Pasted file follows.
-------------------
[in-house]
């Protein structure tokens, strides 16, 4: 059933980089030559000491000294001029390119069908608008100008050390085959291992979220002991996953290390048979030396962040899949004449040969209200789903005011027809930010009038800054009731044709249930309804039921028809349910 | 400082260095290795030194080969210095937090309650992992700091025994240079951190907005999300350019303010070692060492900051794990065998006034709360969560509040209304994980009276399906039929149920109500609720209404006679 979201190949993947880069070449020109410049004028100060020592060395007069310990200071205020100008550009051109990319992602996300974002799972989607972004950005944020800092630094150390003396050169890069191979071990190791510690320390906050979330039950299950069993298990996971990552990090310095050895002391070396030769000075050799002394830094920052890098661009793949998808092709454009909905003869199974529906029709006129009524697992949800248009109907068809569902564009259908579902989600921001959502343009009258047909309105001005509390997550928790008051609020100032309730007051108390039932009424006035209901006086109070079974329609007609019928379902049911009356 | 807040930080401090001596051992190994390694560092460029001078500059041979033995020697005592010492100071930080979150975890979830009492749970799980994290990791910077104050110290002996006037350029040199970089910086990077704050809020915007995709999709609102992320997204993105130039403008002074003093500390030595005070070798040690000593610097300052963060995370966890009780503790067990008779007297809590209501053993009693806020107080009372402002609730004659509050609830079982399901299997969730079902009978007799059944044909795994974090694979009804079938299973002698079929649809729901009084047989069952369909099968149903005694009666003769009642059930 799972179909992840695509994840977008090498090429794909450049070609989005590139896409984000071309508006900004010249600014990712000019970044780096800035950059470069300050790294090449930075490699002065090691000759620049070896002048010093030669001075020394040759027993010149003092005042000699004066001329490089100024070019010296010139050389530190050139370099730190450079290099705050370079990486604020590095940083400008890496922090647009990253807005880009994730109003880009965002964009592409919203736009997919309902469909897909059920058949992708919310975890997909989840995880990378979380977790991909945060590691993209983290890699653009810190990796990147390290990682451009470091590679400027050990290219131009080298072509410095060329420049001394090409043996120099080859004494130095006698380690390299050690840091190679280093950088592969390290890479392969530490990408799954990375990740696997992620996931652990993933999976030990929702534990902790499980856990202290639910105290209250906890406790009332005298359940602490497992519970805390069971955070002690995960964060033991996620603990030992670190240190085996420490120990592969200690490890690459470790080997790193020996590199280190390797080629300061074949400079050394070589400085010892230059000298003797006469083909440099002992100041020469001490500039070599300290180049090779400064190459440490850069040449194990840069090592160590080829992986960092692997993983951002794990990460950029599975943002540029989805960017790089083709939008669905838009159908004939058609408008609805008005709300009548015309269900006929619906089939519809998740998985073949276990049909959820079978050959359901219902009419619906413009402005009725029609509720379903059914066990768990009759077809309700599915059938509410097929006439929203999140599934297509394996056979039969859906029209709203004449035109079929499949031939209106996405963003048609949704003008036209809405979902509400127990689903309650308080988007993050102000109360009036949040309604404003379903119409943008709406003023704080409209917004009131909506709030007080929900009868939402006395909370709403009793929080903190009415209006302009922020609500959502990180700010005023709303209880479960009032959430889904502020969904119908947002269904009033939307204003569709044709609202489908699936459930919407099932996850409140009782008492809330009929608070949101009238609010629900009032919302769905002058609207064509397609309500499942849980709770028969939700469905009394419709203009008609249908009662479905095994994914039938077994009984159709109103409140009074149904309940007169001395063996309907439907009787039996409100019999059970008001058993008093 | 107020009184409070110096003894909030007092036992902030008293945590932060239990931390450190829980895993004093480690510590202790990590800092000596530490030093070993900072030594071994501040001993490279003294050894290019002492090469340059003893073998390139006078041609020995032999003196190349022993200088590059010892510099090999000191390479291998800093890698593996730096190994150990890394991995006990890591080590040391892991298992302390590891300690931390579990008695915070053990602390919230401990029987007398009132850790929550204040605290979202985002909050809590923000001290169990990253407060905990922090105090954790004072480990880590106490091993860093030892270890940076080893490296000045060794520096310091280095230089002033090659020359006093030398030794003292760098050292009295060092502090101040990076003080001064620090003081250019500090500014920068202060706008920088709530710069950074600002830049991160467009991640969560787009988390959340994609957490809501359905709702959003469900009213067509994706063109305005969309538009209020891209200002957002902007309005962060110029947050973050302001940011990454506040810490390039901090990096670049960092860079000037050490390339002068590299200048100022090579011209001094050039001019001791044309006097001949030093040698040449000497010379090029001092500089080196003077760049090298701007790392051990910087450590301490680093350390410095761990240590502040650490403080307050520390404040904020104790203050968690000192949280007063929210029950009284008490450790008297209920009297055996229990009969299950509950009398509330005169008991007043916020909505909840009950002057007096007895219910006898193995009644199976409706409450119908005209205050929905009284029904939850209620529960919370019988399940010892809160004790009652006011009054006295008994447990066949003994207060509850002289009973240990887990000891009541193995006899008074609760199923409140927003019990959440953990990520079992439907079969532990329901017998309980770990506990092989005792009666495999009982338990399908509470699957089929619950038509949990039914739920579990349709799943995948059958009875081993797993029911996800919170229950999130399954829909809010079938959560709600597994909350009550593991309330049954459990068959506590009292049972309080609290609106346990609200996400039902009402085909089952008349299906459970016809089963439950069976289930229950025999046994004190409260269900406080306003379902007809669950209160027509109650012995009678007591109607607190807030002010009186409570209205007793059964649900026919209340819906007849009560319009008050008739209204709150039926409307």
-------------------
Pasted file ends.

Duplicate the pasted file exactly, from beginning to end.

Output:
[in-house]
């Protein structure tokens, strides 16, 4: 059933980089030559000491000294001029390119069908608008100008050390085959291992979220002991996953290390048979030396962040899949004449040969209200789903005011027809930010009038800054009731044709249930309804039921028809349910 | 400082260095290795030194080969210095937090309650992992700091025994240079951190907005999300350019303010070692060492900051794990065998006034709360969560509040209304994980009276399906039929149920109500609720209404006679 979201190949993947880069070449020109410049004028100060020592060395007069310990200071205020100008550009051109990319992602996300974002799972989607972004950005944020800092630094150390003396050169890069191979071990190791510690320390906050979330039950299950069993298990996971990552990090310095050895002391070396030769000075050799002394830094920052890098661009793949998808092709454009909905003869199974529906029709006129009524697992949800248009109907068809569902564009259908579902989600921001959502343009009258047909309105001005509390997550928790008051609020100032309730007051108390039932009424006035209901006086109070079974329609007609019928379902049911009356 | 807040930080401090001596051992190994390694560092460029001078500059041979033995020697005592010492100071930080979150975890979830009492749970799980994290990791910077104050110290002996006037350029040199970089910086990077704050809020915007995709999709609102992320997204993105130039403008002074003093500390030595005070070798040690000593610097300052963060995370966890009780503790067990008779007297809590209501053993009693806020107080009372402002609730004659509050609830079982399901299997969730079902009978007799059944044909795994974090694979009804079938299973002698079929649809729901009084047989069952369909099968149903005694009666003769009642059930 799972179909992840695509994840977008090498090429794909450049070609989005590139896409984000071309508006900004010249600014990712000019970044780096800035950059470069300050790294090449930075490699002065090691000759620049070896002048010093030669001075020394040759027993010149003092005042000699004066001329490089100024070019010296010139050389530190050139370099730190450079290099705050370079990486604020590095940083400008890496922090647009990253807005880009994730109003880009965002964009592409919203736009997919309902469909897909059920058949992708919310975890997909989840995880990378979380977790991909945060590691993209983290890699653009810190990796990147390290990682451009470091590679400027050990290219131009080298072509410095060329420049001394090409043996120099080859004494130095006698380690390299050690840091190679280093950088592969390290890479392969530490990408799954990375990740696997992620996931652990993933999976030990929702534990902790499980856990202290639910105290209250906890406790009332005298359940602490497992519970805390069971955070002690995960964060033991996620603990030992670190240190085996420490120990592969200690490890690459470790080997790193020996590199280190390797080629300061074949400079050394070589400085010892230059000298003797006469083909440099002992100041020469001490500039070599300290180049090779400064190459440490850069040449194990840069090592160590080829992986960092692997993983951002794990990460950029599975943002540029989805960017790089083709939008669905838009159908004939058609408008609805008005709300009548015309269900006929619906089939519809998740998985073949276990049909959820079978050959359901219902009419619906413009402005009725029609509720379903059914066990768990009759077809309700599915059938509410097929006439929203999140599934297509394996056979039969859906029209709203004449035109079929499949031939209106996405963003048609949704003008036209809405979902509400127990689903309650308080988007993050102000109360009036949040309604404003379903119409943008709406003023704080409209917004009131909506709030007080929900009868939402006395909370709403009793929080903190009415209006302009922020609500959502990180700010005023709303209880479960009032959430889904502020969904119908947002269904009033939307204003569709044709609202489908699936459930919407099932996850409140009782008492809330009929608070949101009238609010629900009032919302769905002058609207064509397609309500499942849980709770028969939700469905009394419709203009008609249908009662479905095994994914039938077994009984159709109103409140009074149904309940007169001395063996309907439907009787039996409100019999059970008001058993008093 | 107020009184409070110096003894909030007092036992902030008293945590932060239990931390450190829980895993004093480690510590202790990590800092000596530490030093070993900072030594071994501040001993490279003294050894290019002492090469340059003893073998390139006078041609020995032999003196190349022993200088590059010892510099090999000191390479291998800093890698593996730096190994150990890394991995006990890591080590040391892991298992302390590891300690931390579990008695915070053990602390919230401990029987007398009132850790929550204040605290979202985002909050809590923000001290169990990253407060905990922090105090954790004072480990880590106490091993860093030892270890940076080893490296000045060794520096310091280095230089002033090659020359006093030398030794003292760098050292009295060092502090101040990076003080001064620090003081250019500090500014920068202060706008920088709530710069950074600002830049991160467009991640969560787009988390959340994609957490809501359905709702959003469900009213067509994706063109305005969309538009209020891209200002957002902007309005962060110029947050973050302001940011990454506040810490390039901090990096670049960092860079000037050490390339002068590299200048100022090579011209001094050039001019001791044309006097001949030093040698040449000497010379090029001092500089080196003077760049090298701007790392051990910087450590301490680093350390410095761990240590502040650490403080307050520390404040904020104790203050968690000192949280007063929210029950009284008490450790008297209920009297055996229990009969299950509950009398509330005169008991007043916020909505909840009950002057007096007895219910006898193995009644199976409706409450119908005209205050929905009284029904939850209620529960919370019988399940010892809160004790009652006011009054006295008994447990066949003994207060509850002289009973240990887990000891009541193995006899008074609760199923409140927003019990959440953990990520079992439907079969532990329901017998309980770990506990092989005792009666495999009982338990399908509470699957089929619950038509949990039914739920579990349709799943995948059958009875081993797993029911996800919170229950999130399954829909809010079938959560709600597994909350009550593991309330049954459990068959506590009292049972309080609290609106346990609200996400039902009402085909089952008349299906459970016809089963439950069976289930229950025999046994004190409260269900406080306003379902007809669950209160027509109650012995009678007591109607607190807030002010009186409570209205007793059964649900026919209340819906007849009560319009008050008739209204709150039926409307």